Is Yahoo's Social Platform Too Little, Too Late?

 
 
By Clint Boulton  |  Posted 2008-04-24
 
 
 

SAN FRANCISCO-Yahoo, refusing to wilt under Microsoft's hungry gaze, pitched its value to developers April 24 by unveiling a broad strategy to make the company's network more open.

Chief Technology Officer Ari Balogh introduced YOS (Yahoo Open Strategy), the company's plan to make its portal a social network, during his keynote at Web 2.0 Expo here.

Yahoo plans to let programmers write applications for Yahoo's mail, sports, search, front page and mobile platforms that will jazz up the user experience for the portal's 500 million-plus users.

YOS is Facebook or MySpace without the walled garden, opening its Webmail, instant messaging and content sites to let programmers write apps for them.  

"Literally, we'll be able to allow consumers to put applications on their front page developed by developers outside of Yahoo," Balogh said, calling to mind what Google has done with its Gadget widgets for iGoogle personalized home pages.

The underpinnings of Yahoo's effort include development tools, an application platform, a social platform that unifies all profiles throughout Yahoo (again, like Facebook or MySpace, this is a social graph that lets users make connections and view events) and the total rewiring of properties to make all this possible.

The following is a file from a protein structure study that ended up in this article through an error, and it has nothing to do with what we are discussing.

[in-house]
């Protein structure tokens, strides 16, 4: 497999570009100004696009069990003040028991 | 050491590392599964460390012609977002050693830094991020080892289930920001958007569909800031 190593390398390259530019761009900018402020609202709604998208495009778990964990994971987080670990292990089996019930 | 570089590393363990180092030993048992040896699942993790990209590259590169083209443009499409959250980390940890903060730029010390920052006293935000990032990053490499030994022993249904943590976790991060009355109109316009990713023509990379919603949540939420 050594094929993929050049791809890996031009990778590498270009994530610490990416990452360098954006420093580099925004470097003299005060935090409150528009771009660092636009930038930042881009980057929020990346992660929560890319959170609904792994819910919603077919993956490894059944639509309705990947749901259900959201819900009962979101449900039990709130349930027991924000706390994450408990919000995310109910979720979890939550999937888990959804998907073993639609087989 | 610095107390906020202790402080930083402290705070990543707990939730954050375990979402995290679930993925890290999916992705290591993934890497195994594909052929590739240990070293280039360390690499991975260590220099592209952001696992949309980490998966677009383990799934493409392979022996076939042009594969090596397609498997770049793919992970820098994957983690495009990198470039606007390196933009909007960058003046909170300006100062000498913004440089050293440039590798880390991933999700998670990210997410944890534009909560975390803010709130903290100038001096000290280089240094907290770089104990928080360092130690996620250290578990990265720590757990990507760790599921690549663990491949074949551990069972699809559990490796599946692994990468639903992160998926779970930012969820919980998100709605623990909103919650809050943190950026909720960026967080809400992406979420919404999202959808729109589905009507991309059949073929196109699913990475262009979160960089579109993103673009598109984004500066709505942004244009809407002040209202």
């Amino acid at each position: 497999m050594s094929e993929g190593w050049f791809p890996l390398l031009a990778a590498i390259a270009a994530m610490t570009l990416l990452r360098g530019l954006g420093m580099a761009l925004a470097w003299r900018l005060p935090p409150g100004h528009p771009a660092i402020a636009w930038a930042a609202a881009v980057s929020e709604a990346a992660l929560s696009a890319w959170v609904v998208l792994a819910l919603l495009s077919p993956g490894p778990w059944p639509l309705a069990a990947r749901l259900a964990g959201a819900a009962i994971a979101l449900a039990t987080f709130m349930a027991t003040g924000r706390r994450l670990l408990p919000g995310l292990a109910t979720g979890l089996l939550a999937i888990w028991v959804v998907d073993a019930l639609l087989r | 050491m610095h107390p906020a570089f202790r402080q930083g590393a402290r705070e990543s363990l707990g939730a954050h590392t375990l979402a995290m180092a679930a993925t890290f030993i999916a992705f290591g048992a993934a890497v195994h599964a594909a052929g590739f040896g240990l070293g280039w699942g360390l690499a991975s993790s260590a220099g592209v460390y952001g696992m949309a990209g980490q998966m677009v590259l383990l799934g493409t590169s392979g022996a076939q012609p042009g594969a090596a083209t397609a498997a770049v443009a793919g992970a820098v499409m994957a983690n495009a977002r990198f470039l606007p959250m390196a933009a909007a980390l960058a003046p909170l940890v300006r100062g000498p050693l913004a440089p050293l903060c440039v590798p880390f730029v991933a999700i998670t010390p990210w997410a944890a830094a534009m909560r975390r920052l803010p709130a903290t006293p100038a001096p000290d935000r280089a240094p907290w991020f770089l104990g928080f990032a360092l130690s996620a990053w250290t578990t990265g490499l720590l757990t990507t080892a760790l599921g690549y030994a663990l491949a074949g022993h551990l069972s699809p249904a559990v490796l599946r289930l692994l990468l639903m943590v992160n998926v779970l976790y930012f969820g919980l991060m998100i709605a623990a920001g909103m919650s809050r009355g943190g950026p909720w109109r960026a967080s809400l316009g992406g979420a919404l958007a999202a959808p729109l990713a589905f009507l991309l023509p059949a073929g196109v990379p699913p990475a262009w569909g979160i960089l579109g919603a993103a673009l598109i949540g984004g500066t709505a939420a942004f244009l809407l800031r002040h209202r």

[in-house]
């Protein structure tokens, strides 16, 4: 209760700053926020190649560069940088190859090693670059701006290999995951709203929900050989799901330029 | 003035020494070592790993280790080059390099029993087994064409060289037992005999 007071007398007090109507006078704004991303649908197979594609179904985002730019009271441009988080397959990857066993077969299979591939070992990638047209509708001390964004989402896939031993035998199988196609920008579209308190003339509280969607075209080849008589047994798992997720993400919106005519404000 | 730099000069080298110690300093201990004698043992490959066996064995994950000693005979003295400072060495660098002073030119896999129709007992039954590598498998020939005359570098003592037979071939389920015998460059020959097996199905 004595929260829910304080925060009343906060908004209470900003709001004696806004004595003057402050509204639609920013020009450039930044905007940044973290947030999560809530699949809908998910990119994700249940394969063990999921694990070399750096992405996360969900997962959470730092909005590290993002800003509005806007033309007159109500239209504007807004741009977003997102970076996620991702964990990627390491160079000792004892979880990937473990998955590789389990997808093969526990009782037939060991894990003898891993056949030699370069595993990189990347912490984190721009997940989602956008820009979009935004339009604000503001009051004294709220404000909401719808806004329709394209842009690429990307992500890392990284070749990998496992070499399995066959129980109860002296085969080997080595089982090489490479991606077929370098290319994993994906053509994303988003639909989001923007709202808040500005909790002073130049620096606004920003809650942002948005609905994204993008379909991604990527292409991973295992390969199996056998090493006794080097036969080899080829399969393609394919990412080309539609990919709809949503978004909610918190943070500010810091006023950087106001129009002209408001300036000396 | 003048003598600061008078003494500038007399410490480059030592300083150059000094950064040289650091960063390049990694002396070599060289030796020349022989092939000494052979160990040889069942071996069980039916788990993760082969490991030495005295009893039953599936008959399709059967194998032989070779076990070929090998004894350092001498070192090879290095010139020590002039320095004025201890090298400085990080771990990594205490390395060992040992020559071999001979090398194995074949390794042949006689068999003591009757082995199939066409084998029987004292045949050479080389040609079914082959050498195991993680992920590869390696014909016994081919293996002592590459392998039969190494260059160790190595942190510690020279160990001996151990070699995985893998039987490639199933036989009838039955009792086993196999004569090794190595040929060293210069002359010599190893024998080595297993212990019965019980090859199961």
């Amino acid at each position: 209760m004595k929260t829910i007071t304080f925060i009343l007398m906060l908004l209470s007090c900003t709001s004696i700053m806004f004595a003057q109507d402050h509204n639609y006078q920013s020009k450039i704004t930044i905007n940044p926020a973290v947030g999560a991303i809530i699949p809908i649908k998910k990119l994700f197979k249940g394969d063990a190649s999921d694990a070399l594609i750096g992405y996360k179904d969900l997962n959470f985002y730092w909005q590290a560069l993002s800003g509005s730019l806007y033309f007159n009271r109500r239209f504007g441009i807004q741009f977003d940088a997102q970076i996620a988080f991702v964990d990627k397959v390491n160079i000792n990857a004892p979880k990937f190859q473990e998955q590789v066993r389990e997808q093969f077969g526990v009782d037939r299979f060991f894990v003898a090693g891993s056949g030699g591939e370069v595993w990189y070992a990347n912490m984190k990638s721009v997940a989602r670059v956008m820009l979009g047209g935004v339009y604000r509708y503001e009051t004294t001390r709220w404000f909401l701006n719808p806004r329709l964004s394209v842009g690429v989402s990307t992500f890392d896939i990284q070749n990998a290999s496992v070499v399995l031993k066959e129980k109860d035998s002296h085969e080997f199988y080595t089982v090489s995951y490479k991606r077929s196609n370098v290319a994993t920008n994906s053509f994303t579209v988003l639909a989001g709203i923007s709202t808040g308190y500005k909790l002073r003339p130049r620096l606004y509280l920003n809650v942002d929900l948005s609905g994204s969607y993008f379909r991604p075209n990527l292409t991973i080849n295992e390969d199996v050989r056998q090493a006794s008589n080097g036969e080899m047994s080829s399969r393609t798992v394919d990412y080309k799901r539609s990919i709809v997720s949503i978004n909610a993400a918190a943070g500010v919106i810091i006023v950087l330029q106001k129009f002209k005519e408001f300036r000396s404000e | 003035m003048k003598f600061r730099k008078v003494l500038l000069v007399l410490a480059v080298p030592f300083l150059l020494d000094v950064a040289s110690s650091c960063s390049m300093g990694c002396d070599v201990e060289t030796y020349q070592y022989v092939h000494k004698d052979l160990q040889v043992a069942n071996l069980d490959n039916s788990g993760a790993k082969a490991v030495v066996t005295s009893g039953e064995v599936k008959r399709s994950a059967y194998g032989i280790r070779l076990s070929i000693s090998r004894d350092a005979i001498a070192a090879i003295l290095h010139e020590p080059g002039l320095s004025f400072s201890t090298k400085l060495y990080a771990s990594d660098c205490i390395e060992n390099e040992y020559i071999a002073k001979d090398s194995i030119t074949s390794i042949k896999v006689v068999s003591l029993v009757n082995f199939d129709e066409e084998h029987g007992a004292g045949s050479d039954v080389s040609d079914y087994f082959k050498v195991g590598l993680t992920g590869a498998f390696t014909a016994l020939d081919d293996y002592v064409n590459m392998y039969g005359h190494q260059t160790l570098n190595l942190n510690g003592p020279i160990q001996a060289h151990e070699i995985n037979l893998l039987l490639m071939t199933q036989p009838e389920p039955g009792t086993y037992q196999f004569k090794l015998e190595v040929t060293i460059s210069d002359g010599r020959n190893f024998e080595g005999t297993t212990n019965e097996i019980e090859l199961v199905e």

Rewiring starts with Search Monkey

Balogh said Yahoo's "rewiring" is starting with search through an effort code-named Search Monkey, which will let developers mash up data with Yahoo search engine results. A beta for Search Monkey is now open for developers, he said.

"You can sign up and start actually building applications that innovate around our search engine results page," he said. Yahoo foreshadowed this recently by announcing it was encouraging semantic Web development to bolster the effort.

In his example onstage, Balogh showed how the search results for a Japanese restaurant, which would be traditionally listed on the Yahoo search engine with a link, will now include a photo, address, ratings, reviews and links to an online reservations site. The idea is to pull information from different data sources on the Web and put it in a tidy package for the user.

Search Monkey, which Balogh said will be available in a few weeks, is Yahoo's iteration of universal search, something rivals Google and Microsoft are also working toward. Making Yahoo more open for developers will follow, and the coup de grace will be the socialization of Yahoo, beyond even the company's OneConnect mobile socialization effort, he said.

The heady plans are smart but, quite likely, come too late. Despite Yahoo's April 22 announcement of decent first-quarter earnings, Microsoft CEO Steve Ballmer has stated that Microsoft is not inclined to raise its $31 per share offer for Yahoo.

If anything, Search Monkey and the other products Yahoo has rushed to announce or deliver since Microsoft made its initial bid Feb. 1 have only painted a better picture of how buying Yahoo would get Microsoft closer to Google.

Microsoft has set an April 26 deadline for Yahoo's board to accept a deal or face a lower bid that it would take directly to Yahoo's shareholders.

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